The Sunday after Thanksgiving is traditionally the busiest travel day of the year and one that sees a dramatic rise in the amount of accidents on our roadways. To remind Americans about the importance of driving safely, Road Safe America (RSA), a nonprofit dedicated to reducing collisions between tractor-trailers and passenger vehicles, is encouraging all motorists to observe Drive Safer Sunday on November 26. U.S. Senators Johnny Isakson, R-Ga., and David Perdue, R-Ga. were joined by Sen. Chris Coons, D-Del., in introducing a Drive Safer Sunday resolution in the Senate which passed on November 16th.
“The Sunday after Thanksgiving will always be a painful day for our family,” said Steve Owings. “We hope that by raising awareness of the dangers of holiday travel, many lives will be spared and other families will not have to deal with needless, tragic loss.”
Each year, approximately 1,000 people are killed and nearly 25,000 people are injured in accidents involving speeding tractor trailers. And while the biggest tractor-trailers only account for one percent of vehicles on American roads, they are involved in a staggering 18 percent of fatal, multi-vehicle crashes. Slowing down speeding big rigs should be a priority to make our highways safer. Research and studies done by the federal government confirm this.
An FMCSA study concluded that big-rigs not using their built-in speed governors were involved in high-speed collisions at twice the rate of trucks that were using them. In addition, a study released by the Ontario Ministry of Transportation found the crash rate of speeding trucks dropped by 73 percent after their heavy vehicle speed limiter mandate took effect in Ontario and fatalities in all crashes involving big rigs dropped 24 percent in the same time frame.
U.S. citizens can be heard on the issue of a requirement for speed limiters to be set on all big-rigs. RSA strongly urges all drivers to demand that the speed limiter rule, pending at the U.S. Department of Transportation (US DOT), apply to all existing tractor-trailers (not just new ones) with the capability on our nation’s highways. Incredibly, the proposed rule as currently stated, would only apply to newly manufactured trucks, despite the fact that the majority of existing big-rigs already have speed-limiting technology built into their systems.
“The government has an immediate opportunity to significantly reduce these horrific crashes on our highways,” said Steve Owings. “The United States is now the only leading country on earth without a speed limiter rule. We hope that citizens will demand that the clear safety benefits of this rule are achieved now, not over the next 20 to 30 years it would take for all trucks to turn over to new models.”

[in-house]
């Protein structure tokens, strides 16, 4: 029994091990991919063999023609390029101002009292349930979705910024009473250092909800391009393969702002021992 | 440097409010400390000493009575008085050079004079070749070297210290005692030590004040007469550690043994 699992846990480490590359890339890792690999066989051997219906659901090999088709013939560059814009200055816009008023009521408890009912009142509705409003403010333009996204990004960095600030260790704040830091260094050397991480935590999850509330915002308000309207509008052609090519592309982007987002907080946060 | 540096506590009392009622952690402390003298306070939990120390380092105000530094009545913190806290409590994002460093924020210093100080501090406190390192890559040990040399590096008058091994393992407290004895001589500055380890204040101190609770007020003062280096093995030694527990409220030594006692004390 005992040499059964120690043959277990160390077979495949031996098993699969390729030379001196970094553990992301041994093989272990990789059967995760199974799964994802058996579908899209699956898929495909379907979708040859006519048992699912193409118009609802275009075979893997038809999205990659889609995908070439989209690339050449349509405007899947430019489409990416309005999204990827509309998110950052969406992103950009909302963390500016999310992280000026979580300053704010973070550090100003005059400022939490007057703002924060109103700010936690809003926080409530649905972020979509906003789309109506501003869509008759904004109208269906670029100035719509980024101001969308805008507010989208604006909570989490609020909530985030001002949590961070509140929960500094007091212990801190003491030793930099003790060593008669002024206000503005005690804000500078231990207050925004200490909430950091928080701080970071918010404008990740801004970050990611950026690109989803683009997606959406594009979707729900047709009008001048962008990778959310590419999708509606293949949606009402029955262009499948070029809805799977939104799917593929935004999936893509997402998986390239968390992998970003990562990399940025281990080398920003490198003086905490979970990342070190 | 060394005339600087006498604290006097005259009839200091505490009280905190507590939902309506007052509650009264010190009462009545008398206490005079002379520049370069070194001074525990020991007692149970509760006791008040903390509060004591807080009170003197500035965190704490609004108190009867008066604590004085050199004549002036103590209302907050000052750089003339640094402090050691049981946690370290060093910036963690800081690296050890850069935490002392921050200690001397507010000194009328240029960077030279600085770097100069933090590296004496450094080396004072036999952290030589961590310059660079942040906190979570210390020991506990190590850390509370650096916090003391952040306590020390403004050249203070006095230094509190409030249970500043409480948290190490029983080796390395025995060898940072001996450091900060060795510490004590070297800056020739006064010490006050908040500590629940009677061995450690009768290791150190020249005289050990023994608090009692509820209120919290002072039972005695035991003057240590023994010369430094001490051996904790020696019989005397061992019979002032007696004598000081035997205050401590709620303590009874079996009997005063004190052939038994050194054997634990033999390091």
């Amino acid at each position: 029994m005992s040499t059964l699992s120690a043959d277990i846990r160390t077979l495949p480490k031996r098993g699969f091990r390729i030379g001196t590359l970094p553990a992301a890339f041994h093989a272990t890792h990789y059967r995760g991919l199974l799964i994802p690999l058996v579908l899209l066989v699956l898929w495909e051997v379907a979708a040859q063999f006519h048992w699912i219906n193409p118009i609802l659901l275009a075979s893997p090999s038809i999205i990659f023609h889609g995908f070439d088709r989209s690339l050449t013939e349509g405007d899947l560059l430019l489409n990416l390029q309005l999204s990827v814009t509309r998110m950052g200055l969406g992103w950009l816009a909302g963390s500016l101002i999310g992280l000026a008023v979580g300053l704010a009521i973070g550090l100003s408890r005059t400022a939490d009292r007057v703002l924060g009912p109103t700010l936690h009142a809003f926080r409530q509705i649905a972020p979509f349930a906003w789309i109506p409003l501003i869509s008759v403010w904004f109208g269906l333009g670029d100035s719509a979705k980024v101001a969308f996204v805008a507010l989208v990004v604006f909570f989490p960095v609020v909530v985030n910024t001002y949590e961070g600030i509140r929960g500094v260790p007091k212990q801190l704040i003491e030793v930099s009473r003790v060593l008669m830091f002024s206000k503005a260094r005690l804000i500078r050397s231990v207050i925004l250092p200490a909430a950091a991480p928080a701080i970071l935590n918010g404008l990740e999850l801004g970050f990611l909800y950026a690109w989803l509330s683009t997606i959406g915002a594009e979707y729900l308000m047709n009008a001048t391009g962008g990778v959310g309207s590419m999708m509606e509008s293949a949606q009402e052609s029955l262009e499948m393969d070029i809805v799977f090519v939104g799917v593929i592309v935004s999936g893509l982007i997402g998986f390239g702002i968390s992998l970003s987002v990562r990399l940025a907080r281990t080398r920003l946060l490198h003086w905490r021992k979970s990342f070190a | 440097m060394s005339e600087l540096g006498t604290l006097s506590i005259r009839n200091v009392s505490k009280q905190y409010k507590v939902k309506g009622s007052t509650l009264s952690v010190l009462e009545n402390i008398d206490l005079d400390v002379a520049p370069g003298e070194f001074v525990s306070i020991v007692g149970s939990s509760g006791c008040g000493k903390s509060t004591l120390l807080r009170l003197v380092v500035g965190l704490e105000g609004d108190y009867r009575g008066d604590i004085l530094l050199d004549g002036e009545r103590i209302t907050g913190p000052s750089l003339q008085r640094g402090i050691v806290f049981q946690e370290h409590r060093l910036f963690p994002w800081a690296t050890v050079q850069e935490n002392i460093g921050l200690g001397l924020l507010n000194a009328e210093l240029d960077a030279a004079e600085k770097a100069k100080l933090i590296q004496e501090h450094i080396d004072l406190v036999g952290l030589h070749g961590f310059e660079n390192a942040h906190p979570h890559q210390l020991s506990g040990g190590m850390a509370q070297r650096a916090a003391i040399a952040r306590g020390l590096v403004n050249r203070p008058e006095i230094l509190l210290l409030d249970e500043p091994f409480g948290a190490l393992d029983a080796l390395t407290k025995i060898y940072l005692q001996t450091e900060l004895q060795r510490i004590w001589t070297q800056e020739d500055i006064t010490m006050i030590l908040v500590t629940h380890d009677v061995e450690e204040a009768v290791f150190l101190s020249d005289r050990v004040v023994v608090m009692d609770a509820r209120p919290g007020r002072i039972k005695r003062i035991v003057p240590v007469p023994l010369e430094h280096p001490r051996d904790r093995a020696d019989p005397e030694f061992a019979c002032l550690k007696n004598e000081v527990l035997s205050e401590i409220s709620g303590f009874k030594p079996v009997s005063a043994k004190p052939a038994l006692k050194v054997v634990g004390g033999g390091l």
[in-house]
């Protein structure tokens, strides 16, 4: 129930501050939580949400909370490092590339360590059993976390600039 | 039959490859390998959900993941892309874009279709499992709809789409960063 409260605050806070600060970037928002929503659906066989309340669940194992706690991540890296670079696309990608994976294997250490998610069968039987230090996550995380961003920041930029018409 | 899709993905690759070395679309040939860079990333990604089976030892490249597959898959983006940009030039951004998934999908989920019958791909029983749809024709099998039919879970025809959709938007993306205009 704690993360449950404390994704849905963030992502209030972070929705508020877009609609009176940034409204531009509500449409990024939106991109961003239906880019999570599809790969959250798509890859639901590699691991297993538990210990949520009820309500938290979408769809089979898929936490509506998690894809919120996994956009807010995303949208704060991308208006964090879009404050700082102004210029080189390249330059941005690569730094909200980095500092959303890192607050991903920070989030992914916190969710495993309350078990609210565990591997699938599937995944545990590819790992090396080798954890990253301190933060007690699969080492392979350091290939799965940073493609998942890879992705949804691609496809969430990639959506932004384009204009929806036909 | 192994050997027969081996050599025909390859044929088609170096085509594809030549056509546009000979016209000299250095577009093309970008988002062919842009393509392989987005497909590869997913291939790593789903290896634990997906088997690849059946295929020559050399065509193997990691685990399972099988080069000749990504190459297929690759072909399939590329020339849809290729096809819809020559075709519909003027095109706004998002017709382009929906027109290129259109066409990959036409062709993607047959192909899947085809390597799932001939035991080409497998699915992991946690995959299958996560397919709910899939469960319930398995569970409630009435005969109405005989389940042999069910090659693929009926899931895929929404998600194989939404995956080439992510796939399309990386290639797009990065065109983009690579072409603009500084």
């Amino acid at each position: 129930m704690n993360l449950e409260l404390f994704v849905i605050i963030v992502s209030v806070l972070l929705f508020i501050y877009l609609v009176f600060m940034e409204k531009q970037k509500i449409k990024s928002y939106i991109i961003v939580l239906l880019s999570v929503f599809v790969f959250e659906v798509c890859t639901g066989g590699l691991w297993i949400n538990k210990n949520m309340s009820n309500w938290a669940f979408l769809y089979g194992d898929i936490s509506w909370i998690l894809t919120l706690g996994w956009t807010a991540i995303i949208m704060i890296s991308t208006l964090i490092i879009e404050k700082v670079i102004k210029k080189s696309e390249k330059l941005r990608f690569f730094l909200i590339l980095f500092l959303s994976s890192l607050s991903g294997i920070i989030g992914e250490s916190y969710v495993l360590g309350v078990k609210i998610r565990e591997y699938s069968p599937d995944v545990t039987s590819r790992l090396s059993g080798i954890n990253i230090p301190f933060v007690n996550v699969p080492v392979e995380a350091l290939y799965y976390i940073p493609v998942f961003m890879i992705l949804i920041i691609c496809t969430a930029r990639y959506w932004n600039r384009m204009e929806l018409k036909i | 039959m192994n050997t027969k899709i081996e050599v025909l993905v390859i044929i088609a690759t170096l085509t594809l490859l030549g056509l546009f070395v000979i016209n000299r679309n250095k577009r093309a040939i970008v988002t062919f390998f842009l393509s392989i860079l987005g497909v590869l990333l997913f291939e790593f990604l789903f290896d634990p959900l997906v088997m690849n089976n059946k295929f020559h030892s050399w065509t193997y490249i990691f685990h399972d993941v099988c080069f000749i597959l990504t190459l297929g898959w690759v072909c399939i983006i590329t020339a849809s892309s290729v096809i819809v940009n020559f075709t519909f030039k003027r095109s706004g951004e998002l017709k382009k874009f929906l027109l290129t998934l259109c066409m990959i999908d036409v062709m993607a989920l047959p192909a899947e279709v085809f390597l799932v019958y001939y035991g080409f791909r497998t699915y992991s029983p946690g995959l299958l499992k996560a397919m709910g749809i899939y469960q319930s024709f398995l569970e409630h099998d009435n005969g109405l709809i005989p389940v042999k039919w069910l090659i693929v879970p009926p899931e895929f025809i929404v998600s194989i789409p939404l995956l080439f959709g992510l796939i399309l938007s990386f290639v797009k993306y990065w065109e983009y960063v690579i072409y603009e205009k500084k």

RSA reminds those traveling during Thanksgiving (and the Christmas and New Year’s holidays to come) to:
- Get plenty of rest before operating a vehicle and take frequent breaks to remain alert.
- Be attentive to dangers inside and outside of their car.
- Consider driving during off-peak travel hours to avoid congestion.
- Avoid unnecessary distractions behind the wheel, including loud sound systems and the use of any hand-held devices. Remember that in many states, a hand-held phone – and particularly texting behind the wheel – is illegal.
- Give large trucks plenty of room since they can’t see as well, maneuver as quickly, or stop in the same distance as passenger vehicles can in an emergency.
Road Safe America is dedicated to reducing the injuries and deaths resulting from collisions between tractor-trailer trucks and passenger vehicles by effecting change to improve safety on America’s Roadways. We are supported by private donations and have no financial ties to any part of the transportation industry. We are not anti-truck or anti-trucker. We are pro-safety. Steve Owings and his wife, Susan, founded Road Safe America in 2003 after their son, Cullum, was killed when his car – stopped in an interstate traffic jam – was crushed from behind by a speeding tractor trailer going well above the posted speed limit on cruise control. Since that tragic event, Steve and Susan, through Road Safe America, have worked to make our highways safer for all travelers.